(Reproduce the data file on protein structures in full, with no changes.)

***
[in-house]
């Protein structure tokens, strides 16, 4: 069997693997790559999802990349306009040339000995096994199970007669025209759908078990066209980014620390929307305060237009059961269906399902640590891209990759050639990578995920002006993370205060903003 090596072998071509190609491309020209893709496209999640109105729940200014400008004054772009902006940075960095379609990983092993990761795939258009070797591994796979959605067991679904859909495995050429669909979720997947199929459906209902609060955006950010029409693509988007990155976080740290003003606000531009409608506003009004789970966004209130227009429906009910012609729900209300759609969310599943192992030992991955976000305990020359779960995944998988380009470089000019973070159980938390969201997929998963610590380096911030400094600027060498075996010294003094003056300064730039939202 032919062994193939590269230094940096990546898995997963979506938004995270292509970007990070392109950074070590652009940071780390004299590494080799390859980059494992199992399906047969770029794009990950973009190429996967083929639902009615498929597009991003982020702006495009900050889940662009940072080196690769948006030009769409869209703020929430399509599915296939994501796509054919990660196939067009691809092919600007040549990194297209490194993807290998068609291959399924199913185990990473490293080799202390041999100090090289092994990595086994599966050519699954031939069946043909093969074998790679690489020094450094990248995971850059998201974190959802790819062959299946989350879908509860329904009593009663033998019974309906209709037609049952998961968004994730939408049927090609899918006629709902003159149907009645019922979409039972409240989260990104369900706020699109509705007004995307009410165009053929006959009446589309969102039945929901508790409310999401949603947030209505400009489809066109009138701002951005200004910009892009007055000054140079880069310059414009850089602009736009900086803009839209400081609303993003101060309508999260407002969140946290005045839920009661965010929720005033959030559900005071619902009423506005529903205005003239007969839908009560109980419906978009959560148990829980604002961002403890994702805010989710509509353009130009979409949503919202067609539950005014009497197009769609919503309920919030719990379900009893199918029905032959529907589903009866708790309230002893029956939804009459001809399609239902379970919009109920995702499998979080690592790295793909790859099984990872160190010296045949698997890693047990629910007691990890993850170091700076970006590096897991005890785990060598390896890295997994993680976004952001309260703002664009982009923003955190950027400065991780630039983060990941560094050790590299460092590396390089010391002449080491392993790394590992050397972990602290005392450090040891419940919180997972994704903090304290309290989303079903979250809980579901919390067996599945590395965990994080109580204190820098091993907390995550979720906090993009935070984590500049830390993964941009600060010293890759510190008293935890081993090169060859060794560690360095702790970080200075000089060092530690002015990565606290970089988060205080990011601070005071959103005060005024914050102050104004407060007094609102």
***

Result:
[in-house]
């Protein structure tokens, strides 16, 4: 069997693997790559999802990349306009040339000995096994199970007669025209759908078990066209980014620390929307305060237009059961269906399902640590891209990759050639990578995920002006993370205060903003 090596072998071509190609491309020209893709496209999640109105729940200014400008004054772009902006940075960095379609990983092993990761795939258009070797591994796979959605067991679904859909495995050429669909979720997947199929459906209902609060955006950010029409693509988007990155976080740290003003606000531009409608506003009004789970966004209130227009429906009910012609729900209300759609969310599943192992030992991955976000305990020359779960995944998988380009470089000019973070159980938390969201997929998963610590380096911030400094600027060498075996010294003094003056300064730039939202 032919062994193939590269230094940096990546898995997963979506938004995270292509970007990070392109950074070590652009940071780390004299590494080799390859980059494992199992399906047969770029794009990950973009190429996967083929639902009615498929597009991003982020702006495009900050889940662009940072080196690769948006030009769409869209703020929430399509599915296939994501796509054919990660196939067009691809092919600007040549990194297209490194993807290998068609291959399924199913185990990473490293080799202390041999100090090289092994990595086994599966050519699954031939069946043909093969074998790679690489020094450094990248995971850059998201974190959802790819062959299946989350879908509860329904009593009663033998019974309906209709037609049952998961968004994730939408049927090609899918006629709902003159149907009645019922979409039972409240989260990104369900706020699109509705007004995307009410165009053929006959009446589309969102039945929901508790409310999401949603947030209505400009489809066109009138701002951005200004910009892009007055000054140079880069310059414009850089602009736009900086803009839209400081609303993003101060309508999260407002969140946290005045839920009661965010929720005033959030559900005071619902009423506005529903205005003239007969839908009560109980419906978009959560148990829980604002961002403890994702805010989710509509353009130009979409949503919202067609539950005014009497197009769609919503309920919030719990379900009893199918029905032959529907589903009866708790309230002893029956939804009459001809399609239902379970919009109920995702499998979080690592790295793909790859099984990872160190010296045949698997890693047990629910007691990890993850170091700076970006590096897991005890785990060598390896890295997994993680976004952001309260703002664009982009923003955190950027400065991780630039983060990941560094050790590299460092590396390089010391002449080491392993790394590992050397972990602290005392450090040891419940919180997972994704903090304290309290989303079903979250809980579901919390067996599945590395965990994080109580204190820098091993907390995550979720906090993009935070984590500049830390993964941009600060010293890759510190008293935890081993090169060859060794560690360095702790970080200075000089060092530690002015990565606290970089988060205080990011601070005071959103005060005024914050102050104004407060007094609102």